One of the largest weapons in Turkey’s arsenal remains the millions of Syrian and other migrants it hosts as part of the fragile Turkey-EU migrant deal. As occurred in February, Erdogan could once again open the Turkish side of the joint border with Greece and actively encourage thousands of migrants to cross by land or sea. European politicians want to avert an intensifying migration crisis this autumn or next spring as COVID-19, the single biggest domestic challenge, persists.
President Erdogan has a second, albeit imperfect, weapon at his disposal: the threat of retaliation against those European foreign investors which still have interests in Turkey. In May 2017, Turkish authorities lodged a complaint with Interpol against almost 700 German companies with operations in Turkey for alleged links to terrorism – a complaint which Ankara withdrew following intensified pressure from Berlin. It is not beyond the Turkish government to threaten European businesses again even if this plunges the Turkish lira to a new low.
European sanctions also risk backfiring in Libya, where Turkey is the chief political sponsor of the UN-recognised Government of National Accord (GNA). In the event of sanctions, Ankara is likely to be even less receptive to future efforts led by European states to achieving an all-elusive lasting peace deal to secure the EU’s southern flank.
Domestic political configuration unconducive to compromise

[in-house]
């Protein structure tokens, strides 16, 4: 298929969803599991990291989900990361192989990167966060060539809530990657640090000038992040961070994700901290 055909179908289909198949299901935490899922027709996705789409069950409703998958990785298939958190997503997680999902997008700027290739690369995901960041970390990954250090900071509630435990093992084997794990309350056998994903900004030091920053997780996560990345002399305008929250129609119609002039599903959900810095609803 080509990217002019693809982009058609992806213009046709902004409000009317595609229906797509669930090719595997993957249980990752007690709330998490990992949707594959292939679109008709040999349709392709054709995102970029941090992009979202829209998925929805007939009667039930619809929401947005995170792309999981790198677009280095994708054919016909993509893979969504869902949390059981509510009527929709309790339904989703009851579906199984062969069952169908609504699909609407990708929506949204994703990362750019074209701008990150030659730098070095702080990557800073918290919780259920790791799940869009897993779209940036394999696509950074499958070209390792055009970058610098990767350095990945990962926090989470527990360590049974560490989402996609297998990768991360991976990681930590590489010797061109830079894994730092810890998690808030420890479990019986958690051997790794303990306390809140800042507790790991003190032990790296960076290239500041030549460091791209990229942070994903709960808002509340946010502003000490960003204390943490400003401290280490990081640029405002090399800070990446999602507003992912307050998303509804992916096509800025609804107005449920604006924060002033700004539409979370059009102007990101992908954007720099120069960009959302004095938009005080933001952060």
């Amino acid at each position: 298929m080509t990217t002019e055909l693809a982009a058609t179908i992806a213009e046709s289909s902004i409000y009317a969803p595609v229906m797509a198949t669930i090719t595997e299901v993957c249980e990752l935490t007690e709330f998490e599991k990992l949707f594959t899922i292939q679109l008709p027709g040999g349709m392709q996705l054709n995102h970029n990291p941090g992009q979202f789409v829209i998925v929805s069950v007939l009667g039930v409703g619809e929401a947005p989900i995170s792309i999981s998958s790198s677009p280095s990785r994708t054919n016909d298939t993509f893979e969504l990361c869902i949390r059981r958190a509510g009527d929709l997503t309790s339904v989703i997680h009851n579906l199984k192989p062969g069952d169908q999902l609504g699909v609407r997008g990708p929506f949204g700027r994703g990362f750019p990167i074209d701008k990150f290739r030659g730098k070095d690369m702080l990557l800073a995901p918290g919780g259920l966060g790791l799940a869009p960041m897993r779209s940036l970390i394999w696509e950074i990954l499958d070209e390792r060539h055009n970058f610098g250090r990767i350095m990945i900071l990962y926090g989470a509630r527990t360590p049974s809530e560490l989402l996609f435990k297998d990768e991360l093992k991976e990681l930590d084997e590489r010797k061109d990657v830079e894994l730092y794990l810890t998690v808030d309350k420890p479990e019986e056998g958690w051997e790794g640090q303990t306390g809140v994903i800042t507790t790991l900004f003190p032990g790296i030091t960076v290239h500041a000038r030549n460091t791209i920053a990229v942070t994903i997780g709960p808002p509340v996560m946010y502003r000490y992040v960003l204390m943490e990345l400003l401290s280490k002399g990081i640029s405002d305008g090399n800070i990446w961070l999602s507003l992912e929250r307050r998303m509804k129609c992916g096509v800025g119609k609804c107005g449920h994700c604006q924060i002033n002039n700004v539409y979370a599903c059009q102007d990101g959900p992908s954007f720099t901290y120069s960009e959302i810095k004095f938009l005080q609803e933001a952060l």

Domestic politics in Turkey will remain an obstacle to a negotiated settlement on territorial waters and the status of the divided island of Cyprus. President Erdogan has not only sought to use friction with Greece and Greek Cyprus in the east Mediterranean and Aegean seas to distract attention from domestic economic pressures. He is also using it to set the narrative among Turkish nationalist and ultra-nationalist constituents who advocate a muscular, militarised policy of power projection in the Aegean and east Mediterranean.
Importantly, Erdogan cannot afford to be seen to be weak when dealing with the EU at a time when local opinion polls show the opposition ultra-nationalist IYI party outperforming the ruling AK Party’s ultranationalist coalition partner, the MHP. The AKP depends on MHP support in parliament. This means that the Turkish government needs to be able to characterise the outcome of future talks with Greece and Greek Cyprus as a clear win for the nation.
The gloomy outlook for a negotiated deal on the Aegean and east Mediterranean does not derive solely from Turkish activities. Greece’s own jingoistic rhetoric and retaliatory actions for Turkish exploration in waters it claims as its own helped inflame bilateral tensions in recent weeks. Notably, in August Athens signed a maritime delimitation agreement with Cairo at the expense of Turkey in retaliation for a similar MoU signed between Ankara and Libya’s Government of National Accord (GNA).
So long as Greece and Turkey fail to make concessions and continue disagreeing on the legality of one another’s actions in the east Mediterranean and Aegean, the region will remain a geopolitical flashpoint. Turkey will maintain that waters recognised by the international community as belonging to Greece and Greek Cyprus are in fact those of Turkey or Turkish Cyprus.
A breakthrough in future talks not only requires some readiness to compromise but also a degree of trust. Athens and Ankara exhibit little of either.